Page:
NTARAMA CATHOLIC CHURCH
The church at Ntarama was a traditional sanctuary –people had fled there during the previous attacks on Tutsi. The massacre took place on the morning of 15 April, after several hundred attackers including soldiers, gendarmes and Interhamwe carrying machetes, spears and clubs had arrived by bus from Kigali. The provincial governor of the Kigali-Rural Prefecture, Francois Karera, was later held criminally responsible for having instigated and participated in the extermination of the people of the Ntarama Church.






















L’ HOTEL REBERO L’ HORIZON
Fundraisers were held in this once plush hotel to solicit donations for the Interhamwe, a paramilitary group of unemployed youths who were indoctrinated with an ideology of violence and hatred towards the Tutsi. After the genocide was over the hotel became a barrack for the soldiers of the RPF. A nearby memorial commemorates Rwanda’s politicians who were killed for opposing the genocide ideology.

KIGALI MEMORIAL CENTRE
The Kigali Memorial Centre features an extensive vault built into the hillside where the remains of an estimated 250 000 people are buried.

KIGALI MEMORIAL CENTRE
Since the memorial centre was established, it has been subject to two grenade attacks, in one of which a policeman was killed. The centre has subsequently been given 24-hour armed protection.

SITE OF A ROADBLOCK, KIBAGABA ROAD, KIGALI
The location of the roadblocks was often determined by government officials and they were manned by civilians, militia and sometimes military personnel. To serve on a roadblock was a national duty, the sole purpose to identify Tutsis and kill them.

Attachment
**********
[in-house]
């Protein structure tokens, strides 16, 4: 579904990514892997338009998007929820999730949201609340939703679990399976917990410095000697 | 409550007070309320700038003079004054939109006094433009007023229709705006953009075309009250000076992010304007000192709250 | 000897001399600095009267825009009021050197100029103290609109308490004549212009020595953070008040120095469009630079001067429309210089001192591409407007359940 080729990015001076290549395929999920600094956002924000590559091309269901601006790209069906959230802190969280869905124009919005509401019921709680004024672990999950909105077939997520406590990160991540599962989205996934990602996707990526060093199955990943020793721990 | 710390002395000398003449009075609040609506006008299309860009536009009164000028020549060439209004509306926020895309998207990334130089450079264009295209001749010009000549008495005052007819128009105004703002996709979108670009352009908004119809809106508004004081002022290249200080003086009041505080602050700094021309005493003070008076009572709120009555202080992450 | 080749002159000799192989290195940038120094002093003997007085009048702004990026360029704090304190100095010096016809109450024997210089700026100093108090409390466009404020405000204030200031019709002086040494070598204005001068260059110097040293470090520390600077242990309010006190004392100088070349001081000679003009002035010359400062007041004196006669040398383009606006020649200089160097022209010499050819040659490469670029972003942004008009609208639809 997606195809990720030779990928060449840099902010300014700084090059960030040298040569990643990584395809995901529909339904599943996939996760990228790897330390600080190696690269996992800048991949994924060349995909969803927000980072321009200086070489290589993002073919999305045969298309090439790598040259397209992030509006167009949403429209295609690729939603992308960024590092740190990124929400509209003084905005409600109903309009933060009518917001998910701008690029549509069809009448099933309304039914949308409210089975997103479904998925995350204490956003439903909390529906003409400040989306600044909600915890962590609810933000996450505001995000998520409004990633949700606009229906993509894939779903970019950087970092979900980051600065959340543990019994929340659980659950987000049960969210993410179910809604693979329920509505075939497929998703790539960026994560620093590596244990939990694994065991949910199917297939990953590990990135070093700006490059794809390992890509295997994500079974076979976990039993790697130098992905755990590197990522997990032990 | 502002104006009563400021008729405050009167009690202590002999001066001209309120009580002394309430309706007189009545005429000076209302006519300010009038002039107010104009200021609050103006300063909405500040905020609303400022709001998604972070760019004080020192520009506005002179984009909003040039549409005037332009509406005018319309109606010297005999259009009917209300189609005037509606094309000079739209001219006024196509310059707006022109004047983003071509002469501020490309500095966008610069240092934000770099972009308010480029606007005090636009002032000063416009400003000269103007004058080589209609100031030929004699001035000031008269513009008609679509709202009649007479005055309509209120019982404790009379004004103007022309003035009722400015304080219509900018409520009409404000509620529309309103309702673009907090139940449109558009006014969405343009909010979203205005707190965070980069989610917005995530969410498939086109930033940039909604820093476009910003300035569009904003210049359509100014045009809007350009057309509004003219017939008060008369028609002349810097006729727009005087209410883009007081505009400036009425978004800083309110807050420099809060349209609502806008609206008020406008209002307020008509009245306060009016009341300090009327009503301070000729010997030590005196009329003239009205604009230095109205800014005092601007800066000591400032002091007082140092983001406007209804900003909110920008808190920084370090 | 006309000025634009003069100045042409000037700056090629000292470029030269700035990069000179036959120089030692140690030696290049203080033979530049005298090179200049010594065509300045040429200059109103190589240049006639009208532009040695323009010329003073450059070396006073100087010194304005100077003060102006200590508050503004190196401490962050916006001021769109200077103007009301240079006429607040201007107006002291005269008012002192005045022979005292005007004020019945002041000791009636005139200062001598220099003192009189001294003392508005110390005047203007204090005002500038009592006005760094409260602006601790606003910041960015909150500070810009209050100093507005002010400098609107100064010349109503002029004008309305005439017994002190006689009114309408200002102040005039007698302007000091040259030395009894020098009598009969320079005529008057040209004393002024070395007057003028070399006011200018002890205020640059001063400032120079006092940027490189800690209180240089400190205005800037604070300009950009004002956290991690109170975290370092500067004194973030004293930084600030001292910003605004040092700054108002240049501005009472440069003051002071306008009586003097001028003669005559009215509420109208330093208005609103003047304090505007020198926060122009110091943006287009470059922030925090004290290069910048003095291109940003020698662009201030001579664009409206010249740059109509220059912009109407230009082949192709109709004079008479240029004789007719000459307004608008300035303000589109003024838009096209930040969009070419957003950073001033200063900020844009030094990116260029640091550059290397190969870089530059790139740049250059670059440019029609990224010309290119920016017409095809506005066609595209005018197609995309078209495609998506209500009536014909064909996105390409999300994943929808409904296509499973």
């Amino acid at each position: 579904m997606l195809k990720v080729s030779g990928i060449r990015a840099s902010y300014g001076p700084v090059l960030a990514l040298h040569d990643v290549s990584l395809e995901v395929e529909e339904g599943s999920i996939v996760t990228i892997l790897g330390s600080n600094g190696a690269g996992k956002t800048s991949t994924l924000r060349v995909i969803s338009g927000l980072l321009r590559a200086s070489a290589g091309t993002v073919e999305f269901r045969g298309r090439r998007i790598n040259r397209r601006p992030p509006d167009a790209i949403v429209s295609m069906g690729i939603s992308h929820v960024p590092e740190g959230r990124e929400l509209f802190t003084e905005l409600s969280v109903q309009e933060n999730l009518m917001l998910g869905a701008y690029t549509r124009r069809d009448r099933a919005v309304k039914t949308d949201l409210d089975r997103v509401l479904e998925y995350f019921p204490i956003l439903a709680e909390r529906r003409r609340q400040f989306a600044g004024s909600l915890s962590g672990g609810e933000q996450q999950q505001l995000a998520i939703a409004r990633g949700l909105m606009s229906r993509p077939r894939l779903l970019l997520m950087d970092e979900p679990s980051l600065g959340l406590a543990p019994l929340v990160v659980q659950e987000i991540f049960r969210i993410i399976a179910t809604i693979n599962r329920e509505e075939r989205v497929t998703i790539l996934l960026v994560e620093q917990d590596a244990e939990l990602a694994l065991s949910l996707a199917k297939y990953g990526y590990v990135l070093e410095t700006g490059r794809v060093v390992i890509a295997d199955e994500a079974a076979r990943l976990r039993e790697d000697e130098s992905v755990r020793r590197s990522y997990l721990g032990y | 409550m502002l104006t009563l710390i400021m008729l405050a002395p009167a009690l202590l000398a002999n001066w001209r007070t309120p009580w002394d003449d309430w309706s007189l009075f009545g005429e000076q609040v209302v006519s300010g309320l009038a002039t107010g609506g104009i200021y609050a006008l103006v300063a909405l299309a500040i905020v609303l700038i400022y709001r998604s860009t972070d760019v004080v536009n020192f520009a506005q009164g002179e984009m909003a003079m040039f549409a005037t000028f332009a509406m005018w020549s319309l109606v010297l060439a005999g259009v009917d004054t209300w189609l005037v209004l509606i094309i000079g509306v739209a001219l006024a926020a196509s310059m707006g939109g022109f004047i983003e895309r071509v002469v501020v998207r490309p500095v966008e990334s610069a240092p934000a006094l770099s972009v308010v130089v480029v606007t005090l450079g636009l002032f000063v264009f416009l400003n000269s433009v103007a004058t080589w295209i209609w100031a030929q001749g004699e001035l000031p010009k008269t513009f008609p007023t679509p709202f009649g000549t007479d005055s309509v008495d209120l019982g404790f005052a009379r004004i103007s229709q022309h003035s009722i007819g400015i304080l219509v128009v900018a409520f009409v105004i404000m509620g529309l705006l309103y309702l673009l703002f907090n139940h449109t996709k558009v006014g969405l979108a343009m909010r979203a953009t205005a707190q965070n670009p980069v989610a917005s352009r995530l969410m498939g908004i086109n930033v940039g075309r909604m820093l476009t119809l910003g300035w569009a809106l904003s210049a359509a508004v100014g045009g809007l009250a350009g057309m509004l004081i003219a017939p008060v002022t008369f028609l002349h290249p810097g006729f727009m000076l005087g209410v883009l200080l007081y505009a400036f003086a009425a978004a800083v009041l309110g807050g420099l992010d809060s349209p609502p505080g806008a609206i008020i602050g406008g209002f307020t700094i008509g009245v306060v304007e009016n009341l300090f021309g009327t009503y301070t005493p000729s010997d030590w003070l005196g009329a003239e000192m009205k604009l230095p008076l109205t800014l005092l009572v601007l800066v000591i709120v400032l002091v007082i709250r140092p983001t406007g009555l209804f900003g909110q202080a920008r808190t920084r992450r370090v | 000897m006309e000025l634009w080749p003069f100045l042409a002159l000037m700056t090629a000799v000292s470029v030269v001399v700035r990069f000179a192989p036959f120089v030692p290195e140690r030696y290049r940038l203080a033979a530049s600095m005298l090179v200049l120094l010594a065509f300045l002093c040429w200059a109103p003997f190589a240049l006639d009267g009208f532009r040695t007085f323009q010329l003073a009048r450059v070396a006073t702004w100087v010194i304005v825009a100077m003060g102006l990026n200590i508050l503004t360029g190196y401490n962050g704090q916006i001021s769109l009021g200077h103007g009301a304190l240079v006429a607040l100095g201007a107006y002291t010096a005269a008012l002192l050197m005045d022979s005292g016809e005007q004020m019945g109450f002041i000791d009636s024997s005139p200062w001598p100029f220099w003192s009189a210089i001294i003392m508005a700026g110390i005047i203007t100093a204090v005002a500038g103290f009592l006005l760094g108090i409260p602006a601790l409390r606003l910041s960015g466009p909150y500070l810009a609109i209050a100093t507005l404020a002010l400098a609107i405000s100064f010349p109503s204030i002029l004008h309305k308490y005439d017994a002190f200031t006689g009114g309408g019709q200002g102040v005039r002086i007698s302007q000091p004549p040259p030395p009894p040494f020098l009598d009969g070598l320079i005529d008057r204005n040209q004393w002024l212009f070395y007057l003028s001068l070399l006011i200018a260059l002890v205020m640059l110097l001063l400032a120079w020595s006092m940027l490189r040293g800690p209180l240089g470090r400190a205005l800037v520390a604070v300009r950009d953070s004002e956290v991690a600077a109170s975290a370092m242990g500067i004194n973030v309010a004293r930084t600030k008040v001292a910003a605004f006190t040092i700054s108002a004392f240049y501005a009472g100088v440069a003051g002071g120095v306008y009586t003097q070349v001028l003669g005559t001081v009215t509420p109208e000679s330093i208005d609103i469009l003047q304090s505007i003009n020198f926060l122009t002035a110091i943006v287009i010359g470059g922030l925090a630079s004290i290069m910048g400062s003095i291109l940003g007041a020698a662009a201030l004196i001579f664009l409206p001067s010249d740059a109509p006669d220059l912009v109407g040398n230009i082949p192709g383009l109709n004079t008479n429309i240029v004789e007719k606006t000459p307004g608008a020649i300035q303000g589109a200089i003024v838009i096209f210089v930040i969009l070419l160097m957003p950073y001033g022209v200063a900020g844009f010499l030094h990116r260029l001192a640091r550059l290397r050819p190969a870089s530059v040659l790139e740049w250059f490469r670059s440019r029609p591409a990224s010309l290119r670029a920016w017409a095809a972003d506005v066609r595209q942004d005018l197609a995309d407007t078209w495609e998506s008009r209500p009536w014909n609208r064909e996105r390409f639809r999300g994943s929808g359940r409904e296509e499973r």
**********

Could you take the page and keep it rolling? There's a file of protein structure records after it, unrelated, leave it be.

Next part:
SITE OF A ROADBLOCK, GATYAZO, GIKONGORO
Each person’s identity card was checked at the roadblocks. Anyone who simply looked like a Tutsi was killed. Some roadblocks were well organised with corpses piled neatly alongside. Others had piles of bodies cut in pieces. Tipper trucks sometimes came by with prisoners detailed to collect bodies from the streets. Roadblocks became chaotic with drunkenness, drug abuse and sadistic cruelty. On one stretch of road in Kigali there was a barricade across the road every 100 metres.

THE VIEW OVER LAKE KIVU FROM THE CATHOLIC CHURCH AND HOME ST JEAN COMPLEX, KIBUYE
An uncountable number of people were drowned in the rivers and lakes which were also used to dump rotting bodies. Evidence of genocide was there for the world to see as bloated bodies were swept downstream and out of Rwanda to emerge in the rivers and lakes of neighbouring countries. Bodies were washed up on the shorelines sometimes with heads and legs missing. Some women had their children still strapped to their backs.














NTARAMA CATHOLIC CHURCH
After the massacre it was impossible to enter the church because so many corpses were piled behind the door. The view through the window shoed bodies on top of each other and strewn among the pews. Later, some of them were eaten by wild dogs and vermin; eventually only personal possessions and bones remained.